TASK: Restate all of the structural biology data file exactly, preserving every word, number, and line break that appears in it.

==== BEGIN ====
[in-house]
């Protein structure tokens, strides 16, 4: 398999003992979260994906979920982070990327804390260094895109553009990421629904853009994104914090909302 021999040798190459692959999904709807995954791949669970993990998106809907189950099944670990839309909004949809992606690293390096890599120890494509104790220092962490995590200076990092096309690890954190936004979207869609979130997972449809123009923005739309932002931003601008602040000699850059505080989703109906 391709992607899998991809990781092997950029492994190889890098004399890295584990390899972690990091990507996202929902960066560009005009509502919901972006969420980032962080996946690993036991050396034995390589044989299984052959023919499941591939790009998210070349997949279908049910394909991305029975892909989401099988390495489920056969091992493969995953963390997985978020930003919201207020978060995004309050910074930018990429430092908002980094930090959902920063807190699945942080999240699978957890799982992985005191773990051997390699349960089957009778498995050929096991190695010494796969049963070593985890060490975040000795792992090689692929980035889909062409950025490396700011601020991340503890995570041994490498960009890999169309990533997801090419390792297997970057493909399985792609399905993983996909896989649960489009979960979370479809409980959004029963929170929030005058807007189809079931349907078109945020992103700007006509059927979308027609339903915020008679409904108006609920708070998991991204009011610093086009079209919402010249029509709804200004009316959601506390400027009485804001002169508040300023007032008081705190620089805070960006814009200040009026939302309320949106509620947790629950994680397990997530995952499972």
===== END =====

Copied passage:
[in-house]
């Protein structure tokens, strides 16, 4: 398999003992979260994906979920982070990327804390260094895109553009990421629904853009994104914090909302 021999040798190459692959999904709807995954791949669970993990998106809907189950099944670990839309909004949809992606690293390096890599120890494509104790220092962490995590200076990092096309690890954190936004979207869609979130997972449809123009923005739309932002931003601008602040000699850059505080989703109906 391709992607899998991809990781092997950029492994190889890098004399890295584990390899972690990091990507996202929902960066560009005009509502919901972006969420980032962080996946690993036991050396034995390589044989299984052959023919499941591939790009998210070349997949279908049910394909991305029975892909989401099988390495489920056969091992493969995953963390997985978020930003919201207020978060995004309050910074930018990429430092908002980094930090959902920063807190699945942080999240699978957890799982992985005191773990051997390699349960089957009778498995050929096991190695010494796969049963070593985890060490975040000795792992090689692929980035889909062409950025490396700011601020991340503890995570041994490498960009890999169309990533997801090419390792297997970057493909399985792609399905993983996909896989649960489009979960979370479809409980959004029963929170929030005058807007189809079931349907078109945020992103700007006509059927979308027609339903915020008679409904108006609920708070998991991204009011610093086009079209919402010249029509709804200004009316959601506390400027009485804001002169508040300023007032008081705190620089805070960006814009200040009026939302309320949106509620947790629950994680397990997530995952499972």